You have to take enough time to get kids deeply involved in something they can think about in lots of different ways. ~Howard Gardner
Three Centered Learning
Education must develop the feelings, mind and the body in an integrated and balanced way. For learning to be permanent and real, (as opposed to rote and mechanical) children need to be taught from, and be active in, engaging these three “centers.”
Feeling Center: Learning must be meaningful for children. It must engage their passion, curiosity, and arouse feelings of personal interest and longing to understand more deeply. The feeling center has to do with connecting and experiencing from within.
Moving Center (body): Children learn with their bodies; they engage their senses, experience through moving and imitating, and manipulate their environment to find out for themselves how things work. Children engage their bodies fully throughout the day so they can channel their immense energy into all areas of learning.
Intellectual Center (mind): Children need to be mentally active in wondering, asking questions, talking, problem solving, synthesizing, and analyzing. They plan, organize, think, infer, and engage a mental process to work with and make sense of information.
The harmony of these three centers is a large determining factor in fully developing a child’s gifts and capacities. Learning unfolds best in an environment that honors a child’s natural rhythm and energy, which is the fuel for the entire creative process. This means allowing all children time to balance being physical, focusing, playing, being quiet, sharing feelings and ideas, and working alone and in groups.
Taking Responsibility for Learning: The Need for Guidance and Self-directed Exploration
Our students become self-motivated learners by being given more responsibility for their education. To achieve this goal children need guidance from adults as well as opportunities and support in exploring personal interests and passions. At Running River children are allowed to expand into their learning, rather than having information fed to them. We “open the floodgates” by giving them real opportunities to show what they can do, and then guiding them to fill in the gaps of what they don’t yet know.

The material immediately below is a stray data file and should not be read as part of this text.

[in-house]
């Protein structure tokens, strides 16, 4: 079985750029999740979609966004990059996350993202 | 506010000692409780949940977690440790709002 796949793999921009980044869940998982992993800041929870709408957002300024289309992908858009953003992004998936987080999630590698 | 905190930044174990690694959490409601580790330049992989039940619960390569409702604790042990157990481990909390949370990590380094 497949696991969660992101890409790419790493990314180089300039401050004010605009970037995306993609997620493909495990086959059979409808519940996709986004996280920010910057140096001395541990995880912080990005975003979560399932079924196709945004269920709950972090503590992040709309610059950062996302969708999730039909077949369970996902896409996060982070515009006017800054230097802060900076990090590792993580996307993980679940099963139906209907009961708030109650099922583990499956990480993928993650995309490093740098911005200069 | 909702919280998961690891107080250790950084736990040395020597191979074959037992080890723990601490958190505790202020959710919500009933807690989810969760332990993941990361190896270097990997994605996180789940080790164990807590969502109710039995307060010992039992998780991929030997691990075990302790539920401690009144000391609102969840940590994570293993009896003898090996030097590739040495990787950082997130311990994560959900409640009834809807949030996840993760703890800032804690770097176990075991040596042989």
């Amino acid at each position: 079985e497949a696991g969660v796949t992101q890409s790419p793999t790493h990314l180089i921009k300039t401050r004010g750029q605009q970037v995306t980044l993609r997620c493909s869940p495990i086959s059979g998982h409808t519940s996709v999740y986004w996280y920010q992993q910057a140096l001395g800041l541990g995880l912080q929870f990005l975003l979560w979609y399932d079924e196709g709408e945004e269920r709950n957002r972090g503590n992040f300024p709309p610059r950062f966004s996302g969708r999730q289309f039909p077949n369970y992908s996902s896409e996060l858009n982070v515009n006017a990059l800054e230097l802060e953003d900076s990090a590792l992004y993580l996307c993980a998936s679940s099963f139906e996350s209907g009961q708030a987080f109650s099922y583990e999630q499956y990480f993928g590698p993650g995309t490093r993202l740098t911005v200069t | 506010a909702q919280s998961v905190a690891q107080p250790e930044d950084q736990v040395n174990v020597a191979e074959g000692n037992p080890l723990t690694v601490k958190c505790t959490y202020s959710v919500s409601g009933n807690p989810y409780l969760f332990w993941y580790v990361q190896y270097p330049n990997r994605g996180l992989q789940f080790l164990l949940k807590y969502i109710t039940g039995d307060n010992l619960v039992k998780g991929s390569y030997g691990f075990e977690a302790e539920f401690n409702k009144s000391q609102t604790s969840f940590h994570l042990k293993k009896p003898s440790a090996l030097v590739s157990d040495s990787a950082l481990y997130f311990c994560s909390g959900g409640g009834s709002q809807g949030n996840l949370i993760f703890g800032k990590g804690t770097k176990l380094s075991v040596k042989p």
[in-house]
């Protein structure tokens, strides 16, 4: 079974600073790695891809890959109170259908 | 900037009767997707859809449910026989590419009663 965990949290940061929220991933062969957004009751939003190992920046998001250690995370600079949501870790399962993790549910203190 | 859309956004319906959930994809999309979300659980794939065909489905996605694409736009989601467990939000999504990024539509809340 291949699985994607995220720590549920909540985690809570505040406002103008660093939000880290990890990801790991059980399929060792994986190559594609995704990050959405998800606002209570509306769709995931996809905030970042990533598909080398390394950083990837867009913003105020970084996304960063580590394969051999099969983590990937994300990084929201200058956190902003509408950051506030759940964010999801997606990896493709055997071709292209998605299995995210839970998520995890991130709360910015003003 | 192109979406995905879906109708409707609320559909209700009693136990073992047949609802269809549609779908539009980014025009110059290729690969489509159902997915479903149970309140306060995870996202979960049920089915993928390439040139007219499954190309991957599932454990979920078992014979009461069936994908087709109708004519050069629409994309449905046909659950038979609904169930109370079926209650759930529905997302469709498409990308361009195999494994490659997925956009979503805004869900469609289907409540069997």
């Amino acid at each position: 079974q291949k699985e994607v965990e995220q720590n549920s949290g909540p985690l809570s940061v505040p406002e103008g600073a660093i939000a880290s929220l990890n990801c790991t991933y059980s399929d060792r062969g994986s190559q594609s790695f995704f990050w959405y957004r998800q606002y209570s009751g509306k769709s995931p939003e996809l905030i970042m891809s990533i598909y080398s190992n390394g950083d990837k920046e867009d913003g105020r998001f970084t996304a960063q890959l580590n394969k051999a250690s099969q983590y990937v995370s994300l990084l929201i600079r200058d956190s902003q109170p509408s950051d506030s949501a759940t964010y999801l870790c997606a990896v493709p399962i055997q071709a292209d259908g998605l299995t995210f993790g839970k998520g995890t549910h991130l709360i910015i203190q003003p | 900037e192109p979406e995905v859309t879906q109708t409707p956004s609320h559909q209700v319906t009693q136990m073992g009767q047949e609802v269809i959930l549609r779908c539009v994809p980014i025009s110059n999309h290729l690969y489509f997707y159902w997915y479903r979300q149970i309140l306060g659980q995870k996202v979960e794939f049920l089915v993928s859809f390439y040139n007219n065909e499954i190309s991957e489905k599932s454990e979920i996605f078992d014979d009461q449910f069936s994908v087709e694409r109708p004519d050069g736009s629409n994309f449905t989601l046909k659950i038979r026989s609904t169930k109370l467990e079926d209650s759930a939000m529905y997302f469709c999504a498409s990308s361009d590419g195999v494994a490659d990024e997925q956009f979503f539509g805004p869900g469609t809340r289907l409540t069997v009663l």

For example, when a child is learning to read, they need help in developing strategies to decode and understand language. They also need time to look at books of their choice, be read to, and explore all variety of written language. The same is true in most topics. Time and space to explore, experiment, and discover through personal experience topics they are naturally drawn to on their own, connects all learning circuits.
As children gain skills, they are given choices in applying those skills to further their learning. We engage teachers, parents and mentors to help children pursue their interests. For example, students use math skills to build, cook school lunches or plan the garden. Children choose electives in the arts and in life-skills. They teach each other in all subject areas and collaborate on projects. They create guidelines for the school community and choose curriculum content.
Our goal is for children to help run our entire school, developing confidence and responsibility from real life challenges and opportunities.
We give children the understanding and ability to accomplish any task from conception to completion. Preskills are strategies that can be universally applied to tasks and situations regardless of their complexity. Preskills include planning, organizing, accessing prior knowledge, seeing the relationship between things and correlating similarities and differences. These are fundamental principles of whole thinking where a child can envision an entire project and break it into its component parts.
For example, in a baking project a child would need to make sure he had the recipe (plan), ingredients, utensils, and the time needed for the process before beginning. Developing Preskills is a core principle in helping children learn how to approach learning or doing anything new.
Once you learn a particular skill or strategy, it can be applied in other learning situations. For example, if a child practices over and over and finally learns how to successfully hit a baseball, those same learning skills can be applied to a difficult math problem. The child needed to focus, persevere, be confident in eventual success, and position her body so energy can flow freely and efficiently. All children have strengths and weaknesses. When knowledge is transferred from areas of strength to bolster areas of weakness, confidence can be developed that is applicable to all areas of life.